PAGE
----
Kempten, Abbey of
KEMPTEN, ABBEY OF
Former royal benedictine monastery in the present-day town of Kempten (the old Roman Campodunum ), Bavaria, Germany. It was founded by sankt gallen c. 725 as a small cell, and by 752 it was a nondependent, royal, proprietary, Benedictine monastery with the right of free election of abbot. It was favored by charlemagne and his consort Hildegard, who was considered a foundress. Its first monastic buildings probably imitated the style of Sankt Gallen. Kempten organized the evangelization of the Algäu. The Hungarians destroyed the old abbey in 926, and the monks moved to a hill west of the town (at the site of the east wing of the residence now there). Reformed under Bp. ulric of augsburg, it had ties with the gorze-trier-einsiedeln circle, and, in the 12th century, with the hirsau-fruttuaria-sankt-blasien group. In 1213 the abbatial territory was given the status of a county; the abbot was invested with pontificalia in 1238. He was made a prince of the empire in 1360, and thenceforth Kempten accepted only noblemen as monks. In 1419 it gained exemption. The 15th and 16th centuries saw the beginnings of reform, but the inroads of the Swabian nobility, peasant uprisings in 1491 and 1525 with looting of church and monastery, strife with the town, and the reformation made reform ineffective. The famous printing press whose tradition is maintained by the Kösel publishing house was established at Kempten in 1593. Prince-Abbot Johann Euchar von Wolfurt (1616–31) saw the abbey looted by Swedes and townsmen in the Thirty Years' War. Under Roman Giel of Gielsberg, elected abbot in 1639 at the age of 27, Kempten joined the Lorraine Benedictine congregation (1649) and the Swiss congregation (1664), and with Christophorus of Schönau from Einsiedeln as subprior (at the request of the bishop of Constance and the nobility), the cloisters and church were rebuilt after 1651. The original church dated from the 10th to the 11th centuries; its interior and exterior baroque reconstruction and expansion were not completed until c. 1742; the old parish church of St. Lawrence still shows the influence of Sankt Gallen. When Kempten was dissolved in 1803, it ceded its holdings (18 square miles occupied by 42,000 people) to the state of Bavaria.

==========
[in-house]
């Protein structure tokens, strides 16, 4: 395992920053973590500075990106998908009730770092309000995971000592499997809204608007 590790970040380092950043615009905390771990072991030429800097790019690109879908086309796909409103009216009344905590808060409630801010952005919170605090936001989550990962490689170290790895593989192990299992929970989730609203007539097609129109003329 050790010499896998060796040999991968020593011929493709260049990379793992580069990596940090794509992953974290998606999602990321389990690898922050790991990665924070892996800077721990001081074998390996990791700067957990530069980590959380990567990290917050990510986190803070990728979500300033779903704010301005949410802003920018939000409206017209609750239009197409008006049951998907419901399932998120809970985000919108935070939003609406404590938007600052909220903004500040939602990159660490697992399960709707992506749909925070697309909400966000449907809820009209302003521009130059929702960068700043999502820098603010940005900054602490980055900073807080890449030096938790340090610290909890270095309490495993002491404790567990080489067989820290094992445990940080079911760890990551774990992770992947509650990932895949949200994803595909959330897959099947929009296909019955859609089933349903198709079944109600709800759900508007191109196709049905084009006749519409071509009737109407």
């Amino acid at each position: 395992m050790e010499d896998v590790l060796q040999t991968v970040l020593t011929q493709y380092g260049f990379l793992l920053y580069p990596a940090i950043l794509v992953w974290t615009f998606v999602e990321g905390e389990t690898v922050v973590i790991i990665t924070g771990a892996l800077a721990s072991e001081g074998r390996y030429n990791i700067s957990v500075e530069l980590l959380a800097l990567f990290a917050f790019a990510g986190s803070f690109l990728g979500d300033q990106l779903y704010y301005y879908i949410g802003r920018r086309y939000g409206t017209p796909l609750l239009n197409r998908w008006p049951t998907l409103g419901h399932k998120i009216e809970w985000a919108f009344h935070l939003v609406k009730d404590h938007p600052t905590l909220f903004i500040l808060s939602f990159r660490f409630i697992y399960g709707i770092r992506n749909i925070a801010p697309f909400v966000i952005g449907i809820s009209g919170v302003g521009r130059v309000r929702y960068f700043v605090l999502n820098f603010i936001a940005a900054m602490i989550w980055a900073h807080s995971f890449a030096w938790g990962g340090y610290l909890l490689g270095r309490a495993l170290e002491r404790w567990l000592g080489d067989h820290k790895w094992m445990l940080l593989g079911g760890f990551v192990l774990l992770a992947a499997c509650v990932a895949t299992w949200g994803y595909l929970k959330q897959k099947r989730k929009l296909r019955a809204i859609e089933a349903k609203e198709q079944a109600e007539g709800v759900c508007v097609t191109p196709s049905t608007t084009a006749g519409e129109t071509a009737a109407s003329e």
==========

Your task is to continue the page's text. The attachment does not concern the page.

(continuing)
Bibliography: l. h. cottineau, Répertoire topobiblioographique des abbayes et prieurés, 2 v. (Mâcon 1935–39) 1:1510–11. r. henggeler, Profess-buch der fürstlichen Benediktinerabtei unserer lieben Frau zu Einsiedeln (Monasticon-Benedictinum Helvetiae 3; Einsiedeln 1934). k. hallinger, Gorze-Kluny, 2 v. (Studia anselmiana 22–25; Rome 1950–51). j. rottenkolber, Geschichte des hochfürstlichen Stiftes Kempten (Munich 1933); Geschichte des Allgäus (Munich 1951). a. schÄdler, ed., 1200 Jahre Stift Kempten (Kempten 1952). h. tÜchle, Kirchengeschichte Schwabens, 2 v. (Stuttgart 1950–54). f. zoepfl, Das Bistum Augsburg und seine Bischöfe im Mittelalter (Munich 1955). Festschrift zur 900-Jahr-Feier des Klosters, 1056–1956, ed. g. spahr (Weingarten 1956). n. lieb, Rokoko in der Residenz von Kempten (Kempten 1958).